The Oscar winner, 47, opened up about her dissipated relationship with Martin, 43, in an essay she penned for British Vogue’s September 2020 issue. In the personal account, she described how she came to terms with her faded romance over her 38th birthday weekend.
“I don’t recall when it happened, exactly. I don’t remember which day of the weekend it was or the time of day,” the businesswoman wrote. “But I knew — despite long walks and longer lie-ins, big glasses of Barolo and hands held — my marriage was over. What I do remember is that it felt almost involuntary, like the ring of a bell that has sounded and cannot be undone. The inadvertent release of a helium balloon into the sky.”
Paltrow continued, “I tried to quell that knowing, to push it far down. I tried to convince myself it had been a fleeting thought, that marriage is complicated and ebbed and flowed. But I knew it. It was in my bones.”
The Goop founder admitted to “turning the volume down on that knowledge” of where her relationship was heading for a while, but she said that “a dam had cracked just enough to hear the unrelenting trickle of truth” on that particular weekend. Despite the former duo “always” having a close friendship, Paltrow said that they were a mismatched romantic pairing.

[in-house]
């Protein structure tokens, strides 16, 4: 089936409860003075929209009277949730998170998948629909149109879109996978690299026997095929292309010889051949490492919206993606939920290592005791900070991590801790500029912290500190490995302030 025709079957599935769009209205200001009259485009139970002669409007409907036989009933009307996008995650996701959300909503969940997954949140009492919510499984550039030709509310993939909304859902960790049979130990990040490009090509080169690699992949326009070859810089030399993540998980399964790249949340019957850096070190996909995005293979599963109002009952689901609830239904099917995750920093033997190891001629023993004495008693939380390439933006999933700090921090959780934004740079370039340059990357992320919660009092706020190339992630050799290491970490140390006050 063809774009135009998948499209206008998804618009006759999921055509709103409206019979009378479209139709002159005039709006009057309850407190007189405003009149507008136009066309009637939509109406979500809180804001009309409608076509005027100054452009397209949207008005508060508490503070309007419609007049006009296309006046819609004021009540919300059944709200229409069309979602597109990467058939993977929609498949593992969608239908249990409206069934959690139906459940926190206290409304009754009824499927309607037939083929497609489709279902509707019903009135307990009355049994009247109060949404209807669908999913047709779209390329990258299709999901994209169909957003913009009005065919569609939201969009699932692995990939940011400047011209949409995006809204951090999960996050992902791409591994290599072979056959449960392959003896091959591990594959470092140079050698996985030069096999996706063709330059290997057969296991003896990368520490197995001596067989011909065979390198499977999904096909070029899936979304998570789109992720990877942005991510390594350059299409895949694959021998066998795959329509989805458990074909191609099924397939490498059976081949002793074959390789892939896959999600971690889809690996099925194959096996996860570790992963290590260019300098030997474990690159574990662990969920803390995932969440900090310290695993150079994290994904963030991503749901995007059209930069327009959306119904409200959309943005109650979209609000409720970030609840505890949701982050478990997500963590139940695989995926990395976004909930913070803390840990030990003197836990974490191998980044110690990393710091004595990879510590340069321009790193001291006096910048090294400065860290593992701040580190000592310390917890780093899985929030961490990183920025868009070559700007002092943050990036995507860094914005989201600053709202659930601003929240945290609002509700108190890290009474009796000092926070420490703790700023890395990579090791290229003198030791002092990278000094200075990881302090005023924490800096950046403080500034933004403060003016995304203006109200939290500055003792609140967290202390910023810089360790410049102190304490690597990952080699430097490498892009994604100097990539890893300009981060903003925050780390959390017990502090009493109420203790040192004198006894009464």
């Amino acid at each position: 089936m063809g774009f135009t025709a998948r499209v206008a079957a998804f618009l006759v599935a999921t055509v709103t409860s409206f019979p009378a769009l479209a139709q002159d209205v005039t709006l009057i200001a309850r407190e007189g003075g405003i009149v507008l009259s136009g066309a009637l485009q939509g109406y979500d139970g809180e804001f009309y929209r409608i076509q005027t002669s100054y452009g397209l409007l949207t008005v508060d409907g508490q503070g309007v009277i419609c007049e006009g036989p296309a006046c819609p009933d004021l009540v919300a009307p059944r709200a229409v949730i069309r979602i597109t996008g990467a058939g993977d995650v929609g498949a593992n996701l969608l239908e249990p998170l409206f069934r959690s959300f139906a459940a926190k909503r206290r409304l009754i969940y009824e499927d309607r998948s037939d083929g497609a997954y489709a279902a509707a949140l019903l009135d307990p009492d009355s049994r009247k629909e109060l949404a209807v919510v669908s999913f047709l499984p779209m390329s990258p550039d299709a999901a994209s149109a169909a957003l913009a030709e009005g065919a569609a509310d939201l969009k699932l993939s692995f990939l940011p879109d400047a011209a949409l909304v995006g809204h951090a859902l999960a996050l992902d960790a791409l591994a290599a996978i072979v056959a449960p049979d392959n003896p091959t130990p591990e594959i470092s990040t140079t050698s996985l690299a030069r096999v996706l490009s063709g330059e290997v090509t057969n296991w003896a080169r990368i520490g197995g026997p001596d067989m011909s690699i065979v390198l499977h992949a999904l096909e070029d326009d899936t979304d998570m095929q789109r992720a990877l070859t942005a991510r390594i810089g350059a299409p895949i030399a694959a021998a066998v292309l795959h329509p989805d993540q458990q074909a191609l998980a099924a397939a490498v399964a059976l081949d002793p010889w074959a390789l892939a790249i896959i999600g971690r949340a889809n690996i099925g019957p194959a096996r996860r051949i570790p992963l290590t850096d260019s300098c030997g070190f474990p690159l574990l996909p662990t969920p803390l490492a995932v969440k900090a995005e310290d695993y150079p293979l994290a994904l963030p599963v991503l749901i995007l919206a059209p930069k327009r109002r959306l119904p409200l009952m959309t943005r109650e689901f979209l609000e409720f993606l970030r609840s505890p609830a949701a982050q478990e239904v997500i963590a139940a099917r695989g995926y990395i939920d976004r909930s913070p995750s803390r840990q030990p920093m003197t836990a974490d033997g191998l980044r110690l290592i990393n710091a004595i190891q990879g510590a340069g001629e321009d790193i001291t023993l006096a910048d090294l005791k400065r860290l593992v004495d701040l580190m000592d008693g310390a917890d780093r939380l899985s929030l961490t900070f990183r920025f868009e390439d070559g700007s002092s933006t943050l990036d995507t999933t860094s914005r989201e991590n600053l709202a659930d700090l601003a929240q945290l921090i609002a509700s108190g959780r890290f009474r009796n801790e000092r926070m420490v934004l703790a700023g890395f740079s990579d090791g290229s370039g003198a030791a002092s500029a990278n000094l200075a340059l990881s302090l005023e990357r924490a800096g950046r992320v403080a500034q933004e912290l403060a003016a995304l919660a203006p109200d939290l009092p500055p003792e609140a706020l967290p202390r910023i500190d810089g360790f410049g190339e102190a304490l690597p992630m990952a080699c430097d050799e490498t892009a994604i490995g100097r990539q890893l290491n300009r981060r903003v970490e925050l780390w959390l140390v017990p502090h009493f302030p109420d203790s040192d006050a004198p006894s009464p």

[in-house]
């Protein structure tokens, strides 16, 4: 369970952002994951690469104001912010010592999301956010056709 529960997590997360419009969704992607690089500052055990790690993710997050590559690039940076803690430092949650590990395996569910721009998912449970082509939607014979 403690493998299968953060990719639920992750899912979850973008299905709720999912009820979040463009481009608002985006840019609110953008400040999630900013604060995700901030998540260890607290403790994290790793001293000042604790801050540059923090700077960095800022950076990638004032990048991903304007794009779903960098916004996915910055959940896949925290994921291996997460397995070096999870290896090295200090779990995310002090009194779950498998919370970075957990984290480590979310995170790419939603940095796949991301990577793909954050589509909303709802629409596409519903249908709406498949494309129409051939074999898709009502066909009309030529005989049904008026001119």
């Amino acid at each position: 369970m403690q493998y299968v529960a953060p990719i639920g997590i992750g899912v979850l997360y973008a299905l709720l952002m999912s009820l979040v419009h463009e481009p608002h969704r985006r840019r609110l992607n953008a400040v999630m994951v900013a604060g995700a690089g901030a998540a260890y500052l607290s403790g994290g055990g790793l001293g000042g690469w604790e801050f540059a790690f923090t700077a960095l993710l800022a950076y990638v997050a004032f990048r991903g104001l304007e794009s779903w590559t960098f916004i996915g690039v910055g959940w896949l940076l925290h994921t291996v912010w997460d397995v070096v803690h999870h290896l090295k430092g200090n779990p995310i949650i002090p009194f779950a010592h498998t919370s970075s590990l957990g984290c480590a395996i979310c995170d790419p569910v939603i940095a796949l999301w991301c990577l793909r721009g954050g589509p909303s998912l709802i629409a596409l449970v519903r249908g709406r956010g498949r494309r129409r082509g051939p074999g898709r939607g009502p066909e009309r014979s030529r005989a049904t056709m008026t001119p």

“We were close, though we had never fully settled into being a couple. We just didn’t quite fit together,” she explained. “There was always a bit of unease and unrest. But man, did we love our children. Between the day that I knew and the day we finally relented to the truth, we tried everything. We did not want to fail. We didn’t want to let anyone down. We desperately didn’t want to hurt our children. We didn’t want to lose our family.”
Paltrow wed the Coldplay frontman in 2015. Together, the exes share daughter Apple, 16, and son Moses, 14.
In March 2014, Paltrow announced the pair’s split in a post titled “Conscious Uncoupling” via Goop’s website. Their divorce was finalized in 2016.
In her British Vogue essay, Paltrow outlined what makes “conscious uncoupling” work for the former pair as they moved on into different relationships. “We lose all the nuance of life when we make it all bad or all good. Even when they are young, children understand that love takes multiple forms,” she shared.
“I know my ex-husband was meant to be the father of my children, and I know my current husband is meant to be the person I grow very old with,” she continued. “Conscious uncoupling lets us recognize those two different loves can coexist and nourish each other.”
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